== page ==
Jobst is a member of Husband's household because she lives with him. Judge Johnson found good cause to include Jobst in the protective order based on Wife's conduct in chasing Jobst on the freeway, falsely accusing Jobst and Husband of disabling her home security system and surveilling Husband and Jobst from the neighbor's property. Including Jobst in the restraining order was not an abuse of discretion. (In re Marriage of Nadkarni, supra, 173 Cal.App.4th at p. 1495, 93 Cal.Rptr.3d 723 [decision to grant DVRO “ ‘ “ ‘rests in the sound discretion of the trial court ․’ ” ’ ”].)
For similar reasons, we conclude Judge Johnson did not err when she permitted Jobst to testify. The testimony regarding Wife's conduct toward Jobst was admissible because Jobst was entitled to protection as a member of Husband's household. (§ 6320.) Additionally, Jobst witnessed acts of abuse committed against Husband. Her testimony was relevant to establish that those acts occurred. (Tanguilig v. Valdez (2019) 36 Cal.App.5th 514, 522, 248 Cal.Rptr.3d 672 [testimony of third party witness to act of elder abuse properly admitted].)
California Rules of Court, rule 2.400 (rule 2.400) provides, “All original documents in a case pending before a temporary judge or referee shall be filed with the clerk in the same manner as would be required if the case were being heard by a judge, including filing within any time limits specified by law and paying any required fees.” (Rule 2.400, subd. (b)(1).) Here, Husband initially filed his request for a DVRO with Judge Johnson and only later with the clerk of the superior court. Wife contends the initial failure to file with the court clerk deprived Judge Johnson of jurisdiction to consider the DVRO request.
“Rule 2.400 is intended to ensure open access to records in any proceedings before temporary judges and referees.” (In re Conservatorship of Townsend (2014) 231 Cal.App.4th 691, 705, 180 Cal.Rptr.3d 117.) The filing requirement ensures “ ‘that the court clerk's office has the complete case file and can make all nonconfidential portions of the file available to the public ․’ ” (Ibid.)
Townsend held that a motion to vacate a judgment did not extend the moving party's time to file a notice of appeal because the motion was filed with a temporary judge and not with the clerk of the superior court. (In re Conservatorship of Townsend, supra, 231 Cal.App.4th at pp. 705-706, 180 Cal.Rptr.3d 117.) “While there may be circumstances in which the failure to file documents with the superior court clerk as required under rule 2.400(b) may be waived, a motion to vacate is not one of the circumstances․ A motion to vacate is part of the calculation to determine the jurisdictional time limits to file an appeal. To extend the time to appeal, the procedural requirements in [Code of Civil Procedure] section 663a must be met. We have no authority to rewrite the statute to create exceptions in section 663a, subdivision (a) in proceedings before a temporary judge where the parties submit the motion to vacate to the temporary judge but do not file it with the clerk.” (Ibid.)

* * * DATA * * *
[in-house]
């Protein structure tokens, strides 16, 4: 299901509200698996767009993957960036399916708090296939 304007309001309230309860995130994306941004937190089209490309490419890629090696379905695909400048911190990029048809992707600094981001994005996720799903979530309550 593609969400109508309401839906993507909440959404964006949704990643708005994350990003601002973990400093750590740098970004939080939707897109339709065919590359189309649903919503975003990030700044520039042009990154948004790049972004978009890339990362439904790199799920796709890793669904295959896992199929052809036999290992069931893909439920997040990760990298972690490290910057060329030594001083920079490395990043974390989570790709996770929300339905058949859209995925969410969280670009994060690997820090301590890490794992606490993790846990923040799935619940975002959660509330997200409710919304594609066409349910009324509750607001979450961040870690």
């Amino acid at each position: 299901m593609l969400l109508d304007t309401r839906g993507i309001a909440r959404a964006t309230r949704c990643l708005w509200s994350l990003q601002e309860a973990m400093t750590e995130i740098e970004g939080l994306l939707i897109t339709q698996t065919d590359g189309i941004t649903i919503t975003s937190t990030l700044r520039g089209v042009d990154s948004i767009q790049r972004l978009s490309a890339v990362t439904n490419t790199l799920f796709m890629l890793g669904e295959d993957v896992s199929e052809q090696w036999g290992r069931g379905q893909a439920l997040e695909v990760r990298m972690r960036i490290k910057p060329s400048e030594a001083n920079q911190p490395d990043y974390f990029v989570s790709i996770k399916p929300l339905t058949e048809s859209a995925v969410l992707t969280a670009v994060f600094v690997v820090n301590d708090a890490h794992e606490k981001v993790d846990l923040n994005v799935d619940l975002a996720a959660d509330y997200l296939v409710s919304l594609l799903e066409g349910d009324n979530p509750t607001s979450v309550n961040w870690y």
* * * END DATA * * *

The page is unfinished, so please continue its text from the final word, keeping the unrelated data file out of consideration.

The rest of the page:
Here, Husband filed his DVRO request with Judge Johnson before filing it with the superior court clerk. The document was, however, filed with the superior court clerk before the evidentiary hearing concluded and before Judge Johnson entered the order. Unlike a motion to vacate or a notice of appeal, there is no jurisdictional time period within which a DVRO request must be filed. Under these circumstances, as Husband points out, any error is harmless.
Wife contends she was the prevailing party on the DVRO request because Judge Johnson denied Husband's request for a CLETS order. Wife had contended the DVRO request should be denied in its entirety. Instead, the DVRO request was granted, even though Judge Johnson entered a “non-CLETS” order. Husband obtained the restraining order he sought. He should have been awarded the CLETS order he sought.
The matter is remanded to Judge Johnson with instructions to enter a modified order that complies with Family Code section 6380. In all other respects, the order is affirmed. Husband shall recover his costs on appeal.
1. “CLETS” refers to the California Law Enforcement Telecommunications System. Domestic violence restraining orders (DVROs) are reported to law enforcement through this system. (Fam. Code, § 6380, subd. (a).)
2. All further statutory references are to the Family Code, unless otherwise stated.
YEGAN, Acting P. J.
We concur: PERREN, J. TANGEMAN, J.